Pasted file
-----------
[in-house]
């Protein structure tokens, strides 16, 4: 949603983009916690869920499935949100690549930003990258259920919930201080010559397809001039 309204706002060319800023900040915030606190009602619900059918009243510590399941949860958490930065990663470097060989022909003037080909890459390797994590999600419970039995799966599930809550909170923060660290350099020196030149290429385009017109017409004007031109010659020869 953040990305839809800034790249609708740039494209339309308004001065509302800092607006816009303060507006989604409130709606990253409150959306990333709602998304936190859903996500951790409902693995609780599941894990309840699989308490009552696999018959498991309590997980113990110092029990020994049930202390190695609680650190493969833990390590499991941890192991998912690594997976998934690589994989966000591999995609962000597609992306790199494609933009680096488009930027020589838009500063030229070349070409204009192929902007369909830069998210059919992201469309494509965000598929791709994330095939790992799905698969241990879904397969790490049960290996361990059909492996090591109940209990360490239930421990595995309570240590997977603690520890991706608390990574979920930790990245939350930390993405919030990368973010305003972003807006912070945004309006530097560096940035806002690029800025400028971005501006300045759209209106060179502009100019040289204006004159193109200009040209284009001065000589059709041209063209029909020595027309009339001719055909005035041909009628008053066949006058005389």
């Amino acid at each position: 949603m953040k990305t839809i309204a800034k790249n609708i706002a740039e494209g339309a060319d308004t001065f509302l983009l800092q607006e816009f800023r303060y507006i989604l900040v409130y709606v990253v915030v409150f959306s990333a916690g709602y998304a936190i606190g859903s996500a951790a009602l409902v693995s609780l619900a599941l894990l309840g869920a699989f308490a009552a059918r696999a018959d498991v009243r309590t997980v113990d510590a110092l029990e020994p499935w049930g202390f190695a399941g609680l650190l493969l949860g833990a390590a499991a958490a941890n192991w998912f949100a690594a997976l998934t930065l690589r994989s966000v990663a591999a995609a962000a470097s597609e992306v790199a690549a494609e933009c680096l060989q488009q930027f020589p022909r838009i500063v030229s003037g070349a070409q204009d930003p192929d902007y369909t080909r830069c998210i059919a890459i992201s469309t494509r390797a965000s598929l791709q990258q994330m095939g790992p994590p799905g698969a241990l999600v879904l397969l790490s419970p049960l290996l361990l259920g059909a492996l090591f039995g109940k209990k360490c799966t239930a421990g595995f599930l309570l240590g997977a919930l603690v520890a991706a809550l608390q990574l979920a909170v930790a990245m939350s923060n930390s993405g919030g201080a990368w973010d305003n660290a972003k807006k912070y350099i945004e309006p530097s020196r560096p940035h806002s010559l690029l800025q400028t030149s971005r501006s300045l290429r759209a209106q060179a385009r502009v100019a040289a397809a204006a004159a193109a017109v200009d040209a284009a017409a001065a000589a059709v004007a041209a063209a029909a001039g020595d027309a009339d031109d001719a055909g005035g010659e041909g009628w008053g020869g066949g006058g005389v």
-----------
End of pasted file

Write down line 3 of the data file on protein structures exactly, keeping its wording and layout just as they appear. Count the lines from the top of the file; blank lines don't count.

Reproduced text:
């Amino acid at each position: 949603m953040k990305t839809i309204a800034k790249n609708i706002a740039e494209g339309a060319d308004t001065f509302l983009l800092q607006e816009f800023r303060y507006i989604l900040v409130y709606v990253v915030v409150f959306s990333a916690g709602y998304a936190i606190g859903s996500a951790a009602l409902v693995s609780l619900a599941l894990l309840g869920a699989f308490a009552a059918r696999a018959d498991v009243r309590t997980v113990d510590a110092l029990e020994p499935w049930g202390f190695a399941g609680l650190l493969l949860g833990a390590a499991a958490a941890n192991w998912f949100a690594a997976l998934t930065l690589r994989s966000v990663a591999a995609a962000a470097s597609e992306v790199a690549a494609e933009c680096l060989q488009q930027f020589p022909r838009i500063v030229s003037g070349a070409q204009d930003p192929d902007y369909t080909r830069c998210i059919a890459i992201s469309t494509r390797a965000s598929l791709q990258q994330m095939g790992p994590p799905g698969a241990l999600v879904l397969l790490s419970p049960l290996l361990l259920g059909a492996l090591f039995g109940k209990k360490c799966t239930a421990g595995f599930l309570l240590g997977a919930l603690v520890a991706a809550l608390q990574l979920a909170v930790a990245m939350s923060n930390s993405g919030g201080a990368w973010d305003n660290a972003k807006k912070y350099i945004e309006p530097s020196r560096p940035h806002s010559l690029l800025q400028t030149s971005r501006s300045l290429r759209a209106q060179a385009r502009v100019a040289a397809a204006a004159a193109a017109v200009d040209a284009a017409a001065a000589a059709v004007a041209a063209a029909a001039g020595d027309a009339d031109d001719a055909g005035g010659e041909g009628w008053g020869g066949g006058g005389v």